Using Spreadsheets to Express Literature Categorically
Panelists: Alyssa Currie, Elizabeth Bassett, Bassam Chiblak, and Miranda Marini
Presentation and Discussion: 1:30-2:30pm (Strong C118)
This panel navigates the benefits and challenges of expressing literature as categorical data. Our research includes studies of Eighteenth Century Newspapers, Anne Bronte’s Agnes Grey, W.M. Thackeray and F. Walker’s The Adventures of Philip, and Eden Robinson’s Monkey Beach. In utilizing spreadsheets, we show that to produce compelling arguments about literature, data extracted from a large corpus of text must be organized into meaningful and flexible categories. To put it differently, we do not use existing standardized practices to categorize our data; instead, we apply computation and distant reading to reorient our practice of close reading. We suggest that computation through spreadsheets not only informs but also enhances critical approaches to literary form and content. In short, we zoom out in order to zoom in.
Quantifying the Qualitative: Examining Relationships in Literary Texts
Panelists: Adam J. Kneeland, Lindsey Seatter, and Nadia Timperio
Presentation and Discussion: 2:30-3:30pm (Strong C118)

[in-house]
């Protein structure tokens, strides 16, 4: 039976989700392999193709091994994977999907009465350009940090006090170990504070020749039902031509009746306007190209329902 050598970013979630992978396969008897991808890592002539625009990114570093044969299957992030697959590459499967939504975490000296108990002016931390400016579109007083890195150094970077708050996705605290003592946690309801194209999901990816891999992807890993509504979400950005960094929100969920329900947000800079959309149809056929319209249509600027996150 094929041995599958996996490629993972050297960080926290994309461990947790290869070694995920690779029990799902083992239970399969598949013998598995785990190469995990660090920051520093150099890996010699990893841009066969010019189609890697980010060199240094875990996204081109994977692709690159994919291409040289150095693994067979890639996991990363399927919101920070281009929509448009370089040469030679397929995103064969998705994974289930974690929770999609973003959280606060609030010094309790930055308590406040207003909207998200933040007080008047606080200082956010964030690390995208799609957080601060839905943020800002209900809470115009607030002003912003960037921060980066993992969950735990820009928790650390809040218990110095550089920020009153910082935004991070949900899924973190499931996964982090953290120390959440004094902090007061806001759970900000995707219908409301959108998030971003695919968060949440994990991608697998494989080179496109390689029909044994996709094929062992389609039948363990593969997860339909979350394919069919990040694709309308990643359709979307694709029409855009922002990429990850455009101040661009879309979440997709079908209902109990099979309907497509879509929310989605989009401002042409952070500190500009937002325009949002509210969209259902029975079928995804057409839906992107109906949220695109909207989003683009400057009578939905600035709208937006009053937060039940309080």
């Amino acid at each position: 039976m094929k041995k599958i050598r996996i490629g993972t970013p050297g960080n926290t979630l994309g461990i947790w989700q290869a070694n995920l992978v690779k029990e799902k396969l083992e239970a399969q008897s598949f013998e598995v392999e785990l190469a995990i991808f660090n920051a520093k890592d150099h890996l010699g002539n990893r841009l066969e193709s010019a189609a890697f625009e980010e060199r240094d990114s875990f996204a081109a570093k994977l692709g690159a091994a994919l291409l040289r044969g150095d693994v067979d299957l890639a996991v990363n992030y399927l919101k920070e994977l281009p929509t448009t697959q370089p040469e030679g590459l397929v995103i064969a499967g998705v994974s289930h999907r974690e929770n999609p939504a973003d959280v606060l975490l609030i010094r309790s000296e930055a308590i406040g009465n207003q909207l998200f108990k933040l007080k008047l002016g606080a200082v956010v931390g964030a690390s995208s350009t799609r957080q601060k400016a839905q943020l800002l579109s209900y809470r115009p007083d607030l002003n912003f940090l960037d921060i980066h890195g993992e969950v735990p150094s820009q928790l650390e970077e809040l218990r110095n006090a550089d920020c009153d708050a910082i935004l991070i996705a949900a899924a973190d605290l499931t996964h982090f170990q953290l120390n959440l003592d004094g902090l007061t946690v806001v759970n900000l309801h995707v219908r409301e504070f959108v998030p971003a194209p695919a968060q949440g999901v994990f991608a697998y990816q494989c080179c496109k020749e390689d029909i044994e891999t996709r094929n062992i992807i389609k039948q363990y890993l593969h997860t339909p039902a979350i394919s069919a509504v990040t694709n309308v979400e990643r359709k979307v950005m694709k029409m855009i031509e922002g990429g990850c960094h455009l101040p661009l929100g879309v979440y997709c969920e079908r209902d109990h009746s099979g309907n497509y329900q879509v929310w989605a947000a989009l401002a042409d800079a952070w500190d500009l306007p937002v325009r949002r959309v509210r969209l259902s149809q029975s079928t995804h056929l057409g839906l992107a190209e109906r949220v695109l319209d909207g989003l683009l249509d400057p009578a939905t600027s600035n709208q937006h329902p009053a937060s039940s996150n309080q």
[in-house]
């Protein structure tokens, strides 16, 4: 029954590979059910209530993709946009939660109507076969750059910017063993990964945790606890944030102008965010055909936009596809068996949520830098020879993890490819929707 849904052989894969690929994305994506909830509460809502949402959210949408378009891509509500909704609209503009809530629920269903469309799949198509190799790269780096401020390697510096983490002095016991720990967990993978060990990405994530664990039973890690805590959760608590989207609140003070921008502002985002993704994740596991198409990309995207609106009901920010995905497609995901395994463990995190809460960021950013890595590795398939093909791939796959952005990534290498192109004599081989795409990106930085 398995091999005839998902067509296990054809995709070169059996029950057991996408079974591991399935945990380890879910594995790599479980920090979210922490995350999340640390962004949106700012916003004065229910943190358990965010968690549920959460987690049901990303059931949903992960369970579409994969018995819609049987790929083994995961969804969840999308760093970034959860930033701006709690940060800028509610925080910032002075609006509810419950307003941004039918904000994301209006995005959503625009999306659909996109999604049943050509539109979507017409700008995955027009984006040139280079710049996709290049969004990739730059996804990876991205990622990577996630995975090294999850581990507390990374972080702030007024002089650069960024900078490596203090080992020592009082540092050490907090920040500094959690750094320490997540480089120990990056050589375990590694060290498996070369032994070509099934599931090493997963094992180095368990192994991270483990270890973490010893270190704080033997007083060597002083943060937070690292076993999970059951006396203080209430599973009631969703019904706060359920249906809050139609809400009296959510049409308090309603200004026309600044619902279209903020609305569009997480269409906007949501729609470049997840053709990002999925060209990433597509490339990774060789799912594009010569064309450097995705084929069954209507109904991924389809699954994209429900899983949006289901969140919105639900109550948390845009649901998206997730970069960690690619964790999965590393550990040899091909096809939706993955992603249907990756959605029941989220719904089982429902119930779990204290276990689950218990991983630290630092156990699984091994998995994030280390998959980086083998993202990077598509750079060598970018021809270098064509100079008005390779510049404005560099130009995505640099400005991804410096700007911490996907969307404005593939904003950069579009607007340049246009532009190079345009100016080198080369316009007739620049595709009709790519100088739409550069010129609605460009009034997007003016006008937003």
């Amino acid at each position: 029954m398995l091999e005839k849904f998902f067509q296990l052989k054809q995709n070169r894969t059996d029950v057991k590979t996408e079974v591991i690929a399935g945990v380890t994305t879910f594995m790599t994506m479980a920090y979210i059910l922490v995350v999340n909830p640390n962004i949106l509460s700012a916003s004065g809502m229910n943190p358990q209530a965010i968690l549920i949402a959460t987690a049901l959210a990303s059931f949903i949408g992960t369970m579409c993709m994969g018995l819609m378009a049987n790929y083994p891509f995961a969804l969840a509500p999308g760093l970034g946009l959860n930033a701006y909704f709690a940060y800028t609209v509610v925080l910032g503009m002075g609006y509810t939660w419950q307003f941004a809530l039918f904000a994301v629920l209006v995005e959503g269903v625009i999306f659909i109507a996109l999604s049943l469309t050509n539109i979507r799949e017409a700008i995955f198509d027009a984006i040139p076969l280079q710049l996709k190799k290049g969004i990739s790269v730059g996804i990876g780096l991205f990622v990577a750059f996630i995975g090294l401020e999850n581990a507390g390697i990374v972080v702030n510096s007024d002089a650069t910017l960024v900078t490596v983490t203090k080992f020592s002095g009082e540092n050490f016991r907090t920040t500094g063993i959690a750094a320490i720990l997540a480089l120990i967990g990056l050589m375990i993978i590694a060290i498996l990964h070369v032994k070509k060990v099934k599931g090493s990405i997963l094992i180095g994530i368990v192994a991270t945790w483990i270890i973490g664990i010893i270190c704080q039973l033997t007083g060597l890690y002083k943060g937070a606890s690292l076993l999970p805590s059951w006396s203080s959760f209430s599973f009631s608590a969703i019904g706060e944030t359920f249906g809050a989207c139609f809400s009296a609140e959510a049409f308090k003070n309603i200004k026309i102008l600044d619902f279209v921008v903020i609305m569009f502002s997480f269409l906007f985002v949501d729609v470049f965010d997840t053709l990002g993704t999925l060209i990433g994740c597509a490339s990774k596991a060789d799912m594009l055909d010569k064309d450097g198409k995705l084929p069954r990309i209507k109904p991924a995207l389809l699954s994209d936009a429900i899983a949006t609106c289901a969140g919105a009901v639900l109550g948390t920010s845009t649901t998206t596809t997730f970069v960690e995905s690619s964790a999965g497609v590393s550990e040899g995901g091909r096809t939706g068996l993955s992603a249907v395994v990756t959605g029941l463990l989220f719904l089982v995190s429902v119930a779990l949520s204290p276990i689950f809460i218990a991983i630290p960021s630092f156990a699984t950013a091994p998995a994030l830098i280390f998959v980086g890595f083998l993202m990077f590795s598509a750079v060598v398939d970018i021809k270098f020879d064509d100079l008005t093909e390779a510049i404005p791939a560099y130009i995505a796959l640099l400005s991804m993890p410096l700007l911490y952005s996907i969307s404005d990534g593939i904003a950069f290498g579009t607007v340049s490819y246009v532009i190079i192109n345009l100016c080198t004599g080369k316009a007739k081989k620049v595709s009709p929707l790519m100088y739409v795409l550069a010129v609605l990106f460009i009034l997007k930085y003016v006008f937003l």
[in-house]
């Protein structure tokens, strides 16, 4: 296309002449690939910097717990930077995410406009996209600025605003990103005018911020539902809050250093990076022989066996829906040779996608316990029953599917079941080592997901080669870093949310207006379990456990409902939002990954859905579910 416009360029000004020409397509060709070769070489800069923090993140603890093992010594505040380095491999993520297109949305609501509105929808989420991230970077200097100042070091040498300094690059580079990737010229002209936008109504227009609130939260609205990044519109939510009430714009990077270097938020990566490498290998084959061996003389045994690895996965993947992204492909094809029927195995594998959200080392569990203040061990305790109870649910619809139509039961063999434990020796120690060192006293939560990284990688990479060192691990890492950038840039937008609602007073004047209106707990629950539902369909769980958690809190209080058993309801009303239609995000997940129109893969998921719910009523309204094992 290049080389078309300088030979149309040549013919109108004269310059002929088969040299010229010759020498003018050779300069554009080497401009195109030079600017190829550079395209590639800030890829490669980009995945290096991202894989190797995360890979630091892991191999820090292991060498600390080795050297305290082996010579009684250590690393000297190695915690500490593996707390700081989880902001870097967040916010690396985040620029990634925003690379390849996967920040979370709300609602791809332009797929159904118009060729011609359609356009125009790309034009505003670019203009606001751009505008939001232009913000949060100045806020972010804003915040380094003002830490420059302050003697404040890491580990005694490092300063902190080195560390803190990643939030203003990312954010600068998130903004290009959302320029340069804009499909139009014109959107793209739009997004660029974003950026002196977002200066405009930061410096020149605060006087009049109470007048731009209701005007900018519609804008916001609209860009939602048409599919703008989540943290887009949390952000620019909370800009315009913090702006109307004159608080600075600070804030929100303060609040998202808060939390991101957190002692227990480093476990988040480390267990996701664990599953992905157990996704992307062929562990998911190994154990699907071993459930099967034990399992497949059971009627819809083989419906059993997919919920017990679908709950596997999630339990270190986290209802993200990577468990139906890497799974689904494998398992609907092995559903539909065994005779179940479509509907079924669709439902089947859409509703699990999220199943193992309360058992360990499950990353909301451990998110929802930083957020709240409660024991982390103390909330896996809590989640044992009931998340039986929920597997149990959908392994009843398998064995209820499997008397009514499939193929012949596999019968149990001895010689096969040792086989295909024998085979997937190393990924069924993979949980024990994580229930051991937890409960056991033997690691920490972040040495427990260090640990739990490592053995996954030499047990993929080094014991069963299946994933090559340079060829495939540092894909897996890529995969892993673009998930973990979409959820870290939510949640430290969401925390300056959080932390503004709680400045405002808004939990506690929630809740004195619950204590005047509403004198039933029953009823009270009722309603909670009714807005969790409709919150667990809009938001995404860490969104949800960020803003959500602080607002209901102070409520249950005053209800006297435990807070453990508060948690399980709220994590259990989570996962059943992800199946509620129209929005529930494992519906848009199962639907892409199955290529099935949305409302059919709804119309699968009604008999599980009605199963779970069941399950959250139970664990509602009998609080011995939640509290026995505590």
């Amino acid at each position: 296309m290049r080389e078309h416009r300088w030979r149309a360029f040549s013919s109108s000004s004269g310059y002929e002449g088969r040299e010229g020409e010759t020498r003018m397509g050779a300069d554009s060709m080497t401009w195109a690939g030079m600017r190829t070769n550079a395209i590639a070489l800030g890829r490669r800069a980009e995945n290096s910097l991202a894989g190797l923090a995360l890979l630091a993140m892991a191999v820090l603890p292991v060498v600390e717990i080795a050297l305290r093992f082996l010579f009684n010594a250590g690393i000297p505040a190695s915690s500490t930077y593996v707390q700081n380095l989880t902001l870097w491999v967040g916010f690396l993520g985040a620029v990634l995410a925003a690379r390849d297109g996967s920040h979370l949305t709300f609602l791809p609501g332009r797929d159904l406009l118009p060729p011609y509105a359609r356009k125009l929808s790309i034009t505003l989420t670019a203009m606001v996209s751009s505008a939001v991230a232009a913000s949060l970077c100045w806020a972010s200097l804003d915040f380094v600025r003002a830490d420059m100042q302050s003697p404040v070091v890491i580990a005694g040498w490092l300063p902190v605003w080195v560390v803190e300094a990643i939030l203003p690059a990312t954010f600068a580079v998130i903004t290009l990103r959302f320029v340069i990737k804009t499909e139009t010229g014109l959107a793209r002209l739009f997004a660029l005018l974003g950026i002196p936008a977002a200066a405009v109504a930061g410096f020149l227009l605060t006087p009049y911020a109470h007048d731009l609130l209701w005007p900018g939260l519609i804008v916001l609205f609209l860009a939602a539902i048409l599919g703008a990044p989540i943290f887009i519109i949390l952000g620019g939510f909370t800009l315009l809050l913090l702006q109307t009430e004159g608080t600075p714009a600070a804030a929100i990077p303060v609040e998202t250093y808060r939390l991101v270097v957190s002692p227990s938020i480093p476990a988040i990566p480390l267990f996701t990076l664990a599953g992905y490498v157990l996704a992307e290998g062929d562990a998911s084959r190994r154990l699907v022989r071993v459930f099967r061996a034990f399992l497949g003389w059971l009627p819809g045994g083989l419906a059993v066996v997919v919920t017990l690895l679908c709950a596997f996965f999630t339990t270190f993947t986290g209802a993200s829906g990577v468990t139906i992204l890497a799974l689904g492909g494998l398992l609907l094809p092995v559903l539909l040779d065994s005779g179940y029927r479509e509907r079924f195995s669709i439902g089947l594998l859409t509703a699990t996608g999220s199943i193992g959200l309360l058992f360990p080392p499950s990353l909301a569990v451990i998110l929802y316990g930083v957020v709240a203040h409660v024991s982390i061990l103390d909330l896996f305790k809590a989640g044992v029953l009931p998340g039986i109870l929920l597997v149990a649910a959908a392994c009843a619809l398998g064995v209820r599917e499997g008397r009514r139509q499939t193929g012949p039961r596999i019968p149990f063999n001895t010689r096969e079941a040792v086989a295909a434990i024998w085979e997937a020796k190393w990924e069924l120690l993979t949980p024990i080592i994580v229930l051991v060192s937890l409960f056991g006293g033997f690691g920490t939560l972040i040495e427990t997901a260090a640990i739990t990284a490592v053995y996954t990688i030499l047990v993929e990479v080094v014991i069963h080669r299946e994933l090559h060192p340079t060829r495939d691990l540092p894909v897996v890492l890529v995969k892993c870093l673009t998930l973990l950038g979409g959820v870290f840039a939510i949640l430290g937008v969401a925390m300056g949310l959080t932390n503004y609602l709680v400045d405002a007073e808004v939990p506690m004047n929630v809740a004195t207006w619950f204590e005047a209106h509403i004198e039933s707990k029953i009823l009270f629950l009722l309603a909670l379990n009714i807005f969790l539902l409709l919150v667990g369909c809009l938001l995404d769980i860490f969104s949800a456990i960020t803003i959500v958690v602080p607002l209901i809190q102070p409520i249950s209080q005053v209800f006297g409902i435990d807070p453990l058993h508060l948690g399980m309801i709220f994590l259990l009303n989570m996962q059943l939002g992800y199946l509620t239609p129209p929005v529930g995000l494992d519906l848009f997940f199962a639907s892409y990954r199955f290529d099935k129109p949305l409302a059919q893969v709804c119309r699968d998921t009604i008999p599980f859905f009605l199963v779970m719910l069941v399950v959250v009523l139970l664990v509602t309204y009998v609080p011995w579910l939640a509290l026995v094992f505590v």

How do literary scholars quantify social relationships—which are inherently qualitative—in a text? This question drives the research of all three projects comprising this panel: a social network analysis of Jane Austen’s Mansfield Park and Emma, visualizing character co-occurrence in Mary Russell Mitford’s Our Village, and an algorithmic reading of Richard Wright’s Native Son. This panel will discuss the parameters, methods, and limitations of such computational research. Ultimately, we posit that deploying computational methods to guide innovative literary analysis renders this work instrumental scholarship (i.e., work that is replicable, referable, and extensible).
Deformance and Religion in Scripture, Prose, and Poetry
Panelists: Ashley Burr, Mahsa Ebadpour, and Matthew McBride
Presentation and Discussion: 3:30-4:30pm (Strong C118)
Typically, literary criticism sees the primary text as sacred; deformance seeks to complicate that paradigm. When Lisa Samuels and Jerome McGann wrote “Deformance and Interpretation,” they demonstrated how the deformed text can lead to a better understanding of the original. Yet to highlight the work of deformance they used formal poetry for examples. This panel's three projects exhibit the original procedure of Samuels and McGann's deformative criticism while also expanding it. In her project, “The Religious Libertine,” Ashley Burr uses the technique of substitution to create deformed versions of John Wilmot, Second Earl of Rochester's poem, "To the Postboy," on a spectrum from spiritual to sinful. In a departure from formal poetry, Mahsa Ebadpour's project, “Some Like it Hot,” uses systematic alteration to deform the weather patterns of F. Scott Fitzgerald’s The Great Gatsby, affording new interpretations of heat and rain in the novel. Lastly, in a literal act of heresy, Matthew McBride’s “A Dark Tower” uses gameplay to reorder the biblical verses from Genesis 11 to blur the line between user and God, the Word and code, and performance and deformance.